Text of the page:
|The South Pole-Aitken Basin (SPA), possibly the oldest lunar basin, contains an array of basin, crater, and volcanic deposits. For many years, the nature of regolith components has been modeled in order to predict their origin, both vertically and horizontally, on the crust (local vs. foreign, lower crust/mantle vs. upper crust). These modeling efforts have concluded that the non-volcanic components of the regolith within SPA is dominantly locally derived, containing SPA derived impact melt with a small component of possible mantle derived materials (derived from two, large basins within SPA over very thin crust). Apollo and Luna regolith samples inform us that the regolith at any location of the Moon contain a diversity of materials, both in time and composition. As Bottke et al. present at this meeting PreNectarian (pN) basins may have formed in a narrow window of time following the formation of the Moon and SPA. Here we assess the likely contribution of pN basin ejecta to SPA regolith. We consider the contributions to the regolith of five pN basins identified by Fassett et al (2012; JGR), four interior to SPA (Amundsen-Ganswindt, Poincaré, Ingenii, Apollo) and the Australe basin located exterior to SPA.
Following the approach described by Cohen and Cooker (2010; LPSC) we evaluate the fraction of melt from pN basins as part of ejecta deposits that are incorporated into the SPA regolith. First we consider the ejecta from Australe, a heavily degraded 880 km diameter basin. Impact melt from the formation of this basin may extend as deep as ~190 km (Cintala and Grieve, 1998) and may comprise ~8% of its ejecta. Given that Australe may be extremely old (see Bottke et al., this meeting), its ejecta may be extremely diluted within the SPA regolith, or absent entirely if the crustal properties at the time of formation are as unique as Bottke et al. describe. The other four pN basins are located inside or on the rim of SPA (listed above). These basins range in diameter from 315-480km in diameter with depths of melting likely from 60-100 km depth (assuming impact velocities of 15-20 km/s; Cintala and Grieve, 1998). As Petro and Jolliff described in 2012, both Apollo and Poincare have extremely thin crust in their interiors, implying that their melt could be derived from within the mantle. The fraction of melt in their ejecta deposits from each these basins is ~5%, not a large volume, but when the total contribution of basin ejecta to SPA is small (Petro and Pieters, 2008), their contribution to the regolith is not-insignificant.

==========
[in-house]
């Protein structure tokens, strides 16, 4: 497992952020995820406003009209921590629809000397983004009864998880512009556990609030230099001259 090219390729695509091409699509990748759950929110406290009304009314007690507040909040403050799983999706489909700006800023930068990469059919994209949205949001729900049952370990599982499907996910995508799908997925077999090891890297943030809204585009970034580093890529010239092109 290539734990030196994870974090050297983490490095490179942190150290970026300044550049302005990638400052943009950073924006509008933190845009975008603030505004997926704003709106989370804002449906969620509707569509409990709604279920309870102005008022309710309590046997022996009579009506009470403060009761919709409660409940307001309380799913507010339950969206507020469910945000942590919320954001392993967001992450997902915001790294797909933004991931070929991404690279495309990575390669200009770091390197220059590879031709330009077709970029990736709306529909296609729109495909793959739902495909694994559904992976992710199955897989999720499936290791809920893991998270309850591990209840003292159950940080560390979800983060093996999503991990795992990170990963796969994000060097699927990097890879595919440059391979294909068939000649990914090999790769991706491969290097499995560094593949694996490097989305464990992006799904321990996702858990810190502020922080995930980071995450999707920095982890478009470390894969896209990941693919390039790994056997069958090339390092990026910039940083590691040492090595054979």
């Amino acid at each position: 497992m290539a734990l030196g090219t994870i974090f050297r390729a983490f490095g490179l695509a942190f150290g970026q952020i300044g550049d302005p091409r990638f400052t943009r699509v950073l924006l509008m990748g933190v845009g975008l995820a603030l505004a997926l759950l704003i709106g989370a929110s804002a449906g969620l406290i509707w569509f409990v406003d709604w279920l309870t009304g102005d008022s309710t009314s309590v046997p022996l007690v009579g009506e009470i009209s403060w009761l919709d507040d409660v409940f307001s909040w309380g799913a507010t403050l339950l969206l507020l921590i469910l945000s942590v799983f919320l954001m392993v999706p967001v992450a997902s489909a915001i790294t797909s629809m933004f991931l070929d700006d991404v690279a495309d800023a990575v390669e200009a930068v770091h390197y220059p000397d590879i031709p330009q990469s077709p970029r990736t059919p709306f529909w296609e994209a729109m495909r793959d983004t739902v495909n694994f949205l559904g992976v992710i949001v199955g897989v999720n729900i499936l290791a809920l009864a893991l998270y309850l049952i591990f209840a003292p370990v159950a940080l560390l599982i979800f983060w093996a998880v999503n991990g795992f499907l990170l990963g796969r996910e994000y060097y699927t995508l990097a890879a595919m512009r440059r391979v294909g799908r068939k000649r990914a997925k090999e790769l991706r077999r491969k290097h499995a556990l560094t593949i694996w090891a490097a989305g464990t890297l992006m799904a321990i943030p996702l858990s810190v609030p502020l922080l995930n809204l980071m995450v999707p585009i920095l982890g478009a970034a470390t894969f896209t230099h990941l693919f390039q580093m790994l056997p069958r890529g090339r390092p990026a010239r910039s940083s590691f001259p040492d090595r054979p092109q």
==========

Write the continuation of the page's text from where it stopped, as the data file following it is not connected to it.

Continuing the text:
A well selected sample-return site within SPA would allow access to both SPA impact melt as well as material that can constrain the “SPA impact chronology” including SPA, and post-SPA basins. These in turn are ideal locales to test hypotheses of early impact fluxes.